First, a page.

Clint Dempsey Out for Fulham Finale

U.S. attacker and badass Texan Clint Dempsey suffered a groin injury and will miss Fulham’s final Premier League match of the 2011-12 season Sunday at Tottenham.

The Nacogdoches, Texas, native finishes the season with 23 goals across all competitions and 17 in the Premier League, numbers that add up to the best European season ever for an American outfield player.

His most recent goal, a sizzling free kick against Sunderland last weekend, lifted his career total in the Prem to 50—tops for a U.S. player.

Now the 2004 MLS Rookie of the Year will relax, reflect on a terrific season, and rehab the groin strain—in time, hopefully, for the United States’ first 2014 World Cup qualifier in one month’s time.

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The Shortlist for the Premier League’s Player of the Year Is Missing One Name

The Professional Footballer’s Association released a six-name list of candidates for it annual player of the year award today, and it looks like this:

Robin van Persie, Arsenal

Joe Hart, Manchester City

Sergio Aguero, Manchester City

David Silva, Manchester City

Wayne Rooney, Manchester United

Scott Parker, Tottenham Hotspur

Van Persie, Rooney, and Aguero, okay, fine, but in what universe did Parker and Silva have better years than Fulham’s Clint Dempsey? (Or Newcastle’s Demba Ba, for that matter.)

Tim Ream Will Square Off Against Clint Dempsey Tomorrow

Since his arrival from MLS’s New York Red Bulls in late January, U.S. defender Tim Ream has quietly and quickly played his way into the starting lineup at Bolton, helping the club climb out of the relegation zone.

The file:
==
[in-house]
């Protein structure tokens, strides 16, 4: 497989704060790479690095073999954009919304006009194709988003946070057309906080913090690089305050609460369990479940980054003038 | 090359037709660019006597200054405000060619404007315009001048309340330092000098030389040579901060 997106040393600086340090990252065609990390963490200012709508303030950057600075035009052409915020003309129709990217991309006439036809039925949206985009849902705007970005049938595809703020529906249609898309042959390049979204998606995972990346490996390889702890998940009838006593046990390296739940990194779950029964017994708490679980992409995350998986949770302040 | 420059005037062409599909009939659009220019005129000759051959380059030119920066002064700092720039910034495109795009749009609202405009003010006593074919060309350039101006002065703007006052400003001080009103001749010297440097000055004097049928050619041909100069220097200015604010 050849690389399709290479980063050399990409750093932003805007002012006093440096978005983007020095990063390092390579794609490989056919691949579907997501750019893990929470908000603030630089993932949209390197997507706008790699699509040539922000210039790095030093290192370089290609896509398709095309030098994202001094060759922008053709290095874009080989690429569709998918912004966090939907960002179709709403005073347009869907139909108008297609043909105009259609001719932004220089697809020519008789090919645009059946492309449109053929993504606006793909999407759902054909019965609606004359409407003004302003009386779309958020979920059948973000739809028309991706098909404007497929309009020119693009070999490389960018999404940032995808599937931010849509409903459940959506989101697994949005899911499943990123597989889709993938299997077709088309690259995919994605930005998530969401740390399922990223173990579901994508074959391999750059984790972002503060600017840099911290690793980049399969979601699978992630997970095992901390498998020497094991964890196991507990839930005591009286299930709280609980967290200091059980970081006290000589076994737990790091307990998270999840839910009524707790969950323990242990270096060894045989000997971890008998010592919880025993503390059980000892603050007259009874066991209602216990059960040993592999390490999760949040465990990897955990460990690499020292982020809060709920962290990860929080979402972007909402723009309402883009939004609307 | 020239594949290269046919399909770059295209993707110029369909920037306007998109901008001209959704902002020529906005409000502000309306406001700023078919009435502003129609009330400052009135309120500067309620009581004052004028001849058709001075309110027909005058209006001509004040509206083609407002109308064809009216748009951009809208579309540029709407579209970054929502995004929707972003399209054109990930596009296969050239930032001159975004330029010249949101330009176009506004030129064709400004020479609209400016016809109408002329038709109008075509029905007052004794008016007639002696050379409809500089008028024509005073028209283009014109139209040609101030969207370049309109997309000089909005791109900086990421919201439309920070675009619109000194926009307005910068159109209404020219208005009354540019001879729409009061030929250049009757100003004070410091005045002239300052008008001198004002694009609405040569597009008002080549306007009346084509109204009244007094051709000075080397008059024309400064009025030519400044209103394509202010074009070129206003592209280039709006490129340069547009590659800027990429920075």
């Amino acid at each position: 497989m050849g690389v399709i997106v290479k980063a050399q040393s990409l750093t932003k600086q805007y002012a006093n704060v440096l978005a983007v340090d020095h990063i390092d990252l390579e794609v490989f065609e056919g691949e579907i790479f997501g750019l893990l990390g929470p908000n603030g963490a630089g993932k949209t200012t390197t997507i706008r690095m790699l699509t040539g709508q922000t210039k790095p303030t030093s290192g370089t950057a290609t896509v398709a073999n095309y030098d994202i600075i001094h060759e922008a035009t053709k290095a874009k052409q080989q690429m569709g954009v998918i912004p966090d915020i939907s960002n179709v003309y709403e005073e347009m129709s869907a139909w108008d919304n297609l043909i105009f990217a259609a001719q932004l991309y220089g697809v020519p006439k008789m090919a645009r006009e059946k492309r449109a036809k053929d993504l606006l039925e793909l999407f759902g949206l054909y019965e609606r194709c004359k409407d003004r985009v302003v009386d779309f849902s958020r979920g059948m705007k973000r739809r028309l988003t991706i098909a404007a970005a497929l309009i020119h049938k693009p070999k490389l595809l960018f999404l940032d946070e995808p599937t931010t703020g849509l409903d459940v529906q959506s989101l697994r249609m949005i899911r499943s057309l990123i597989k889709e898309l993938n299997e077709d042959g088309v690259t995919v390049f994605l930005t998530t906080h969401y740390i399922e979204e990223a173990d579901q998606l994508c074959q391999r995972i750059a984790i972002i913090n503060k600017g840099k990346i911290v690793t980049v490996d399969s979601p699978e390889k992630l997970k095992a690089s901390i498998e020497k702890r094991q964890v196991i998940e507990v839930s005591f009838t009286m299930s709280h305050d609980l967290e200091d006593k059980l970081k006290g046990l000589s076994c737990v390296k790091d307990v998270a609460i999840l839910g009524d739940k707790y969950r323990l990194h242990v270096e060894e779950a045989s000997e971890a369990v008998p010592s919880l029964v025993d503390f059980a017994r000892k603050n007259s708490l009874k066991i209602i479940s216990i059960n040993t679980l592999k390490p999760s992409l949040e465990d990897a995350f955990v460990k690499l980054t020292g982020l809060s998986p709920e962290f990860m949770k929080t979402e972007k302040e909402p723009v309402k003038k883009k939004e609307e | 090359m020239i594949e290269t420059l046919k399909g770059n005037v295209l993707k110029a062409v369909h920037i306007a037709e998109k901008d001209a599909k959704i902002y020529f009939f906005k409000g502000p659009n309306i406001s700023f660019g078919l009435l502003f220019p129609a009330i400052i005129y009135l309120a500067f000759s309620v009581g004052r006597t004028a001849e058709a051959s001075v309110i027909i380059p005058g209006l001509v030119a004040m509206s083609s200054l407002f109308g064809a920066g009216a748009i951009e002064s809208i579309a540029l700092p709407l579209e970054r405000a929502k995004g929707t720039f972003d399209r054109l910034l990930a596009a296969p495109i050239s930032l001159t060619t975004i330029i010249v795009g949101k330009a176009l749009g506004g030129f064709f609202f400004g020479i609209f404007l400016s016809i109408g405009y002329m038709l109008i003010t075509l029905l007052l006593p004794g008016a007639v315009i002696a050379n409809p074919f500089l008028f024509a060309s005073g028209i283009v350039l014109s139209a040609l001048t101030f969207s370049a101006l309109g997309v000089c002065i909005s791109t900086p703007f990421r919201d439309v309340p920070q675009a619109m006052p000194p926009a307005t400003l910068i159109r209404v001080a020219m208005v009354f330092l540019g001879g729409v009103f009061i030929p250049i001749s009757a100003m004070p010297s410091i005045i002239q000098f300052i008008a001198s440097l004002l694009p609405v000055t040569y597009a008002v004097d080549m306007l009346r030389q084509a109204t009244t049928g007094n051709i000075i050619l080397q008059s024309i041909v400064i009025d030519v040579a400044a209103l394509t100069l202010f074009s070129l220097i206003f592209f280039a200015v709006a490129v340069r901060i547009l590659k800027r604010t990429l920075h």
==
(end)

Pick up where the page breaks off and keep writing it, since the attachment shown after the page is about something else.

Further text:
He’s played against both Chelsea and Manchester City in the past three months, as Wanderers have inched from 19th to 16th in the Premier League. But they’re still just one point above the drop, and that makes every game of the stretch run crucial—including this week’s match against visiting Fulham.

For Ream, the encounter has the added wrinkle of being the first time he’ll face fellow U.S. national teamer Clint Dempsey in a competitive game.

Dempsey is in the midst of arguably the greatest season ever by an American outfield player, with 13 Premier League goals and 19 across all competitions. (He also had one goal dubiously disallowed for rebounding in off the goalkeeper.)

Ream recently spoke to U.S. Soccer about tomorrow’s match, the adjustments he’s had to make to compete in the Premier League, and Fabrice Muamba. Below are some highlights. Click here for the entire interview.

On the primary differences between the Premier League and MLS:

“There are a couple. The biggest one is the talent all over the field at every position, no matter who you play. Obviously there are talented guys in MLS, but you don’t have the talent at every single position like you do here. You play the Man Citys and the Chelseas, they have a quality international player at every spot. That’s definitely a big difference. And then the speed of play. It’s different, but it’s not as crazy of a difference as most people would think. Physically, I’ve had to step that up another notch and continue to improve upon that because that’s what got me last year was not being physical enough. That’s something that I’ve learned and something that I continue to have to work on.”

On what it would mean for Ream and Bolton to shut down Dempsey tomorrow:

“It’s something that I’ve definitely thought about the last couple days. It’s not just going to be me. It’s going to take a real team effort to shut him down and to shut their team down. I’ll get a lot of pointers, even though I’ve played with him multiple times. The guys that play around me have played against him more and I think you learn more from playing against him and knowing what he does in the run of play than you do playing with him…. So I think it will be a big sense of pride if we can shut him down and shut the team down and come away with three points.”

On settling in so quickly with Bolton: